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Mark Sanford on Environment

Republican SC Governor; previously Representative (SC-1)

 


I care about land conservation and open space

I want to join with others in making a difference in the look and feel of the Lowcountry. I care about land conservation, and when I was governor, more land was protected than during any other governorship in South Carolina's history. I was endorsed by the Sierra Club in my run for re-election as governor, which is to say that as a conservative, I believe that conservatism should apply to more than just financial resources--it should apply to natural resources as well.

Specifically, as a most immediate project I want to work with others in preserving 400 acres of open space at the tip of Daniel Island. It represents a once-in-a-lifetime opportunity for open space in the heart of the growing Charleston metro area. We are not organized on this project yet, but we have begun the process

Source: 2020 presidential campaign website MarkSanford.com , Jul 16, 2019

Market-based incentive for private land conservation

We’ve proposed funding to bolster water quality efforts & expedite hazardous site cleanup, and we successfully pushed for full funding of the South Carolina Conservation Bank, providing a market-based incentive for private land conservation. In addition, Governor Sanford has proposed $10 million for a Timber Conservation Fund in this year’s Executive Budget to take advantage of a once in a lifetime chance to create a legacy of land conservation and conserve our forests for future generations. South Carolina was recently able to save 39,000 such acres of wildlife habitat, including over 38 miles of river frontage on the Big PeeDee and Little PeeDee Rivers, the largest land protection deal of its kind in South Carolina history. Finally, Governor Sanford recently petitioned the US Department of Agriculture to keep more than 7,600 acres of national forestland in South Carolina roadless, part of the administration’s ongoing effort to protect ecologically significant land in the state.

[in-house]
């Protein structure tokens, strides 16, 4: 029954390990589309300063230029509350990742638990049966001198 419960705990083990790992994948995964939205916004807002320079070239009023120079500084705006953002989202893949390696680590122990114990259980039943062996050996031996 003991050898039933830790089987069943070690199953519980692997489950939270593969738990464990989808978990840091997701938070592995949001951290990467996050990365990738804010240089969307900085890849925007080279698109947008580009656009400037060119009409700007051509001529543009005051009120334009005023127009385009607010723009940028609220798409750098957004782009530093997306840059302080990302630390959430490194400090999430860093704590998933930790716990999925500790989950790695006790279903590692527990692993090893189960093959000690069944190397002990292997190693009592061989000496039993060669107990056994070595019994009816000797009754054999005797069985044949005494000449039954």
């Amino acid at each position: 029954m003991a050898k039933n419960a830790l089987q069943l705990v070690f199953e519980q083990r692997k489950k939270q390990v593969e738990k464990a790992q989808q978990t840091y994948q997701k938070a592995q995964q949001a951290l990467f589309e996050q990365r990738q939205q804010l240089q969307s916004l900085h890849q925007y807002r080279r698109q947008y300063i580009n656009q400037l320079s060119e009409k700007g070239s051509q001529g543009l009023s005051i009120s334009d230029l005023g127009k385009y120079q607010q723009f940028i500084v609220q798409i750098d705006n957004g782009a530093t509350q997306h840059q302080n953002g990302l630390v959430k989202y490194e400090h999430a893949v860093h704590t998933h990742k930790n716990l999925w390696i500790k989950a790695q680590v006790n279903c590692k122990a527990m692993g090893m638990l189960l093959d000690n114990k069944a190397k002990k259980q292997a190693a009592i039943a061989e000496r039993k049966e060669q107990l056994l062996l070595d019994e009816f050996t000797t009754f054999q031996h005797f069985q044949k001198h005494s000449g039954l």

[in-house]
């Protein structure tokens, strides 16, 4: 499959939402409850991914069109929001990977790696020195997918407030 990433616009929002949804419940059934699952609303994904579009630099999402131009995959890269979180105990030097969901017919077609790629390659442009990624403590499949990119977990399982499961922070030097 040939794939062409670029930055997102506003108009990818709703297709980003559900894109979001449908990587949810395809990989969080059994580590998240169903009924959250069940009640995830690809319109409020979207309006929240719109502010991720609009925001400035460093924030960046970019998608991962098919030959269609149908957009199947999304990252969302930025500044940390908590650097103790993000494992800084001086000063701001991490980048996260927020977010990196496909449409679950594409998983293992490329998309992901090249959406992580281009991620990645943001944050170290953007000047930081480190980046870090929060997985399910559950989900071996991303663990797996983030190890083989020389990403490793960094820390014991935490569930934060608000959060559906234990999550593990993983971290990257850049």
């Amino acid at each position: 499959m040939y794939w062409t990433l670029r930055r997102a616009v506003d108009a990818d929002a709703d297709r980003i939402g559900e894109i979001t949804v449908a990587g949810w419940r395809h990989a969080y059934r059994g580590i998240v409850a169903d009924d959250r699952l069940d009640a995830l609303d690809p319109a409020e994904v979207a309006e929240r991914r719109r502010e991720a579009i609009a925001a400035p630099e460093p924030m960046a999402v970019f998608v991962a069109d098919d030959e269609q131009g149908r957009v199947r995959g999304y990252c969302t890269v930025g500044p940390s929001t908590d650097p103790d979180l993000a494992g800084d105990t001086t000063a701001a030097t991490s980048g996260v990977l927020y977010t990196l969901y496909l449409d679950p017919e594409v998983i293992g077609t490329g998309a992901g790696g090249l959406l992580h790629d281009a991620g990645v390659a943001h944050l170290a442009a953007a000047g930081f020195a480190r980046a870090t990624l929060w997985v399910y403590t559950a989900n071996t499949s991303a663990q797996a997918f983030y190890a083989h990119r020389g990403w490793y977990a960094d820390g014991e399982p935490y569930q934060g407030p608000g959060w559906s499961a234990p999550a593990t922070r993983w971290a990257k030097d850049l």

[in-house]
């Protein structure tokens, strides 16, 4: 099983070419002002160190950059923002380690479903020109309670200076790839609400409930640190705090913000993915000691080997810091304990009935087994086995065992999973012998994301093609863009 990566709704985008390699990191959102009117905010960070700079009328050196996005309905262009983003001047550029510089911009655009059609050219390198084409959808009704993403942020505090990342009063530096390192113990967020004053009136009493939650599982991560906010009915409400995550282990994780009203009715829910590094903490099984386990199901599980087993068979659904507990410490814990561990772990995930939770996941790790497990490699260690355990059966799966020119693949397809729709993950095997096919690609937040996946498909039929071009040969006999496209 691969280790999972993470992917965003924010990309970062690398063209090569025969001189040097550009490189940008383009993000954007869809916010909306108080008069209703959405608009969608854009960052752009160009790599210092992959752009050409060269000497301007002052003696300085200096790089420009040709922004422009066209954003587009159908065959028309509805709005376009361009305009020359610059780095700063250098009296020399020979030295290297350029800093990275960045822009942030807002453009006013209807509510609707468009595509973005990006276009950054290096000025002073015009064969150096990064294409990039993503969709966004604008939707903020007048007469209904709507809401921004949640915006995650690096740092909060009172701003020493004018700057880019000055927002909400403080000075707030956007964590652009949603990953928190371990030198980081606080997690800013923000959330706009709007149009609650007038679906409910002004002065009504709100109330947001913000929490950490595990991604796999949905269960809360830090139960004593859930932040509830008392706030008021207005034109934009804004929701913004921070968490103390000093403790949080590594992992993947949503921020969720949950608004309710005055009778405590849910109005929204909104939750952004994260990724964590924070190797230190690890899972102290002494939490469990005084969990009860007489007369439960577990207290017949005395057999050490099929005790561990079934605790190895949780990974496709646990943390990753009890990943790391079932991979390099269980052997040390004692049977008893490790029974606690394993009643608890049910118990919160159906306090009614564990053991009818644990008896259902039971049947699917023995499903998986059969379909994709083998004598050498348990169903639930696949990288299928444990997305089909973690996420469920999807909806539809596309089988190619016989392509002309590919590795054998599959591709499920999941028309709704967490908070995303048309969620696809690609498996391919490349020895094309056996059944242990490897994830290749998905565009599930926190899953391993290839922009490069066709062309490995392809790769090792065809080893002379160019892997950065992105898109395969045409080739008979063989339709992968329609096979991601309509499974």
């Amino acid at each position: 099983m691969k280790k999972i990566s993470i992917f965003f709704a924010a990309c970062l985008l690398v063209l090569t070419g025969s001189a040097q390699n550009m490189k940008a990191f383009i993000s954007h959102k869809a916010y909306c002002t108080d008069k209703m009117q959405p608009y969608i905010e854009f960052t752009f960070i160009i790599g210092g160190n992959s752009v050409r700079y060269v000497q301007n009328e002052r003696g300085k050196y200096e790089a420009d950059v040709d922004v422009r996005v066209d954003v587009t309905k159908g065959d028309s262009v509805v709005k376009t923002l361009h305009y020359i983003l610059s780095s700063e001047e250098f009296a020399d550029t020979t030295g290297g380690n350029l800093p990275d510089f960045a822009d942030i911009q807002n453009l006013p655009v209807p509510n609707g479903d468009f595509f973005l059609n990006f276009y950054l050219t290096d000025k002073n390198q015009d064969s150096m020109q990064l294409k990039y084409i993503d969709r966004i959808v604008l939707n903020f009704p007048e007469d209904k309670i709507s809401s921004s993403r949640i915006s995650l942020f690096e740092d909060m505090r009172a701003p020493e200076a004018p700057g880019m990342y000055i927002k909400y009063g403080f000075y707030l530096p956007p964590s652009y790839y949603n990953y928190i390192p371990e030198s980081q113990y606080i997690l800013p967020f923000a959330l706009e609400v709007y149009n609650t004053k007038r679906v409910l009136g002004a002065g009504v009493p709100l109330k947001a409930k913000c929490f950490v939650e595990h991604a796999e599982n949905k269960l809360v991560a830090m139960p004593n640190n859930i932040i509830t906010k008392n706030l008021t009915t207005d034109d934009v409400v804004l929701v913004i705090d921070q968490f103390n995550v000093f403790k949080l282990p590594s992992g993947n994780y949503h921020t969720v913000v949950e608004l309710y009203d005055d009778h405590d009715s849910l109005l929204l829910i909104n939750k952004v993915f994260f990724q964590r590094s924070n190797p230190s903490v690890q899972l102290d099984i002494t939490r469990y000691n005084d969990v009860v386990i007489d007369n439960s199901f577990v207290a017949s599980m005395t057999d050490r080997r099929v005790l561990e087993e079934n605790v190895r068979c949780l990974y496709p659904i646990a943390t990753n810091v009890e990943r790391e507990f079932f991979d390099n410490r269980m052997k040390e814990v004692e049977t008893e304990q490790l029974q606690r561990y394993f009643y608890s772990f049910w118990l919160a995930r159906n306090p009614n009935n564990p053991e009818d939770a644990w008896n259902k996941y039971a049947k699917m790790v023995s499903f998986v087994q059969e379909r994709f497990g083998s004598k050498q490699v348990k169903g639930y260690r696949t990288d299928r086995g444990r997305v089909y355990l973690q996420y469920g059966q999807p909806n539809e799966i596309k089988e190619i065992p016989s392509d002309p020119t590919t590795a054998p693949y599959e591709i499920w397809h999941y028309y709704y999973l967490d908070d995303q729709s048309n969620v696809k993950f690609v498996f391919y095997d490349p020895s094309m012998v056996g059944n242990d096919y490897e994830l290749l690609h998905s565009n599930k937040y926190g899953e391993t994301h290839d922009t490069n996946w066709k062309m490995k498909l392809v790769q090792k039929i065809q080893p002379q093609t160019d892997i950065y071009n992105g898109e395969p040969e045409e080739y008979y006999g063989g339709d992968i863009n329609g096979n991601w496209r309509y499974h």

Source: 2006 Gubernatorial website, SanfordForGovernor.com, “Issues” , Nov 7, 2006

No EPA permits required for forest road runoff.

Sanford co-sponsored Silviculture Regulatory Consistency Act

Congressional Summary:Amends the Clean Water Act to prohibit the EPA from requiring permits for a discharge of stormwater runoff resulting from silviculture activities.

Opponent's argument against bill: (Evergreen Magazine and Washington Forest Law Center): In Aug. 2010, the Ninth Circuit Court of Appeals ruled unanimously that polluted stormwater generated by logging roads is subject to regulation under the Clean Water Act. [The ruling meant] that rain runoff from forest roads constituted an industrial (not forestry) activity, which should be considered a "point source" discharge under the CWA. The lawsuit was brought because forest roads have been dumping sediment into rivers that support myriad species of salmon and resident trout, all of which are at risk from the pollution. The ruling will require State agencies to issue permits and ensure that road construction and maintenance practices limit or eliminate such discharges.